The third defining moment happened when I was fourteen. My mother had been dating a guy for a while and he got her hooked on drugs. My life turned into night and day. At night I was taking care of myself, and sometimes taking care of my mother. She couldn’t keep a job. I never actually saw her take drugs, but living in Baltimore taught me what someone who was strung out looked like. During the day I was attending a prestigious private school. I would lie and tell everyone that I lived downtown and I liked catching the bus and subway instead of having my mother drive me. My dad would still visit me quarterly up until we had a huge fight. He kept asking about my mother and saying things didn’t seem right. I remember the look on his face when I told him that it wasn’t any of his business.
“You only play dad four times a year. Don’t worry about it.”
I knew that it hurt him. At the time I didn’t care. I was tired and knew that if I told him the truth he would take me from my mother. I couldn’t abandon her. After that visit our phone was turned off. Usually I would remind her to pay it but I gave up. It began to get bad at that point. Things were slowly going missing in the house. I began to wear my dad’s ring around my neck at all times. One night my mother came into my room and began to tear it apart like she was looking for something. I knew what she wanted. She looked at me and went straight for my neck.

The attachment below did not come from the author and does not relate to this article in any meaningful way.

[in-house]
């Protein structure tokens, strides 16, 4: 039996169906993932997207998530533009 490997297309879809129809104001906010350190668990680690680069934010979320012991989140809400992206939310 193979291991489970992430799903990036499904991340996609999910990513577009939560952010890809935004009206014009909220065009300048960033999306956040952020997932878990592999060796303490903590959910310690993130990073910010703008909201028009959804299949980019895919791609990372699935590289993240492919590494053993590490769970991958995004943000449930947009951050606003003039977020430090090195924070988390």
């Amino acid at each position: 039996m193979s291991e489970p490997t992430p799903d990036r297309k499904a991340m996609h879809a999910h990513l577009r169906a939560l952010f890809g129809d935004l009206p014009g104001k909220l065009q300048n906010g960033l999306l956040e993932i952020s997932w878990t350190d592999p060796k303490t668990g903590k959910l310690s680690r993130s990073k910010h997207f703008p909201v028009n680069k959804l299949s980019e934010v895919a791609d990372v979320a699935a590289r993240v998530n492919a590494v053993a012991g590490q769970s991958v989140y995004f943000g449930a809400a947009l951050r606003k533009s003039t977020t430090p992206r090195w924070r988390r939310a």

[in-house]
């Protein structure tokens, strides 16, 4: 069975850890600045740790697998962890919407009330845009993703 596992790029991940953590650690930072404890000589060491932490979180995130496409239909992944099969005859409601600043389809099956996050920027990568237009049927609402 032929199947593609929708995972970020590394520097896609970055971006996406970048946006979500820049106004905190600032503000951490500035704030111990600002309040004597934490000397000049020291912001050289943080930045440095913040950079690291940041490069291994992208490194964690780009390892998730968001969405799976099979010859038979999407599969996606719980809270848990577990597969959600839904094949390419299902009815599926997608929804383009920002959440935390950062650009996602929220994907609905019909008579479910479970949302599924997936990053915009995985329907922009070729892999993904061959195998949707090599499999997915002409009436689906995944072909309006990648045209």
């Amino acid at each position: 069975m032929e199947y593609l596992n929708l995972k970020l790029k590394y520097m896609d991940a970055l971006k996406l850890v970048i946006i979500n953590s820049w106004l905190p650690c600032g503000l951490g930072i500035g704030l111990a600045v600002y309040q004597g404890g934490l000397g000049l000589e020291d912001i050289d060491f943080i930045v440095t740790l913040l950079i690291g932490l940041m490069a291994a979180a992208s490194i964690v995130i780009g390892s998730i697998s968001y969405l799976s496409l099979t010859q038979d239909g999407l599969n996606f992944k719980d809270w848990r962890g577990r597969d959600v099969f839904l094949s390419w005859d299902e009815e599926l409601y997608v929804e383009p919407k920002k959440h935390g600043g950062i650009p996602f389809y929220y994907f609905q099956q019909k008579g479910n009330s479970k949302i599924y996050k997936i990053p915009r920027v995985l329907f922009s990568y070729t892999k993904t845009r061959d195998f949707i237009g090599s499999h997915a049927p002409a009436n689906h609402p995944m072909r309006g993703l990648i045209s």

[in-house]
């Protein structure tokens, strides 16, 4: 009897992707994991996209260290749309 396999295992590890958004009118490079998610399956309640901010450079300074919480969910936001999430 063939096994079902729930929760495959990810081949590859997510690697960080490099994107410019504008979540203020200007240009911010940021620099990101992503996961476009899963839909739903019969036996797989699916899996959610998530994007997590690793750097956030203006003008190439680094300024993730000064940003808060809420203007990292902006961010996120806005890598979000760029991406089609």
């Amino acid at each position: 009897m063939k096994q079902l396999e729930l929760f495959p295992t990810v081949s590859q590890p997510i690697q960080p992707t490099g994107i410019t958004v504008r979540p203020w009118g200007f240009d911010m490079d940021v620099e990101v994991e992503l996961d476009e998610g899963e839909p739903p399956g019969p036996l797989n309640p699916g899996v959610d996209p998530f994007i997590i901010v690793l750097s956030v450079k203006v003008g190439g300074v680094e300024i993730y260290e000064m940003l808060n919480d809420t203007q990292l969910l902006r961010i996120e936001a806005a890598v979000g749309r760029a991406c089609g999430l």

“Give it to me!” She yelled.
“No. Mommy you can’t have it.”
“You don’t understand. I need it!”
I pushed her as hard as I could and she hit the edge of my bedroom door and slid down to the floor. She began to cry. Tears came down my face but I didn’t sob. I had stopped sobbing a few months earlier. After a few minutes she got up and grabbed me by my hair.
“Come on then you selfish bitch.”
My mom dragged me out of the apartment in my night gown, no shoes. It was in the forties, actually warm for February. We went down the street a few blocks and finally turned the corner. There were a few guys sitting on some steps and two leaning against a car. She pushed me over to one of the guys who were leaning against the car.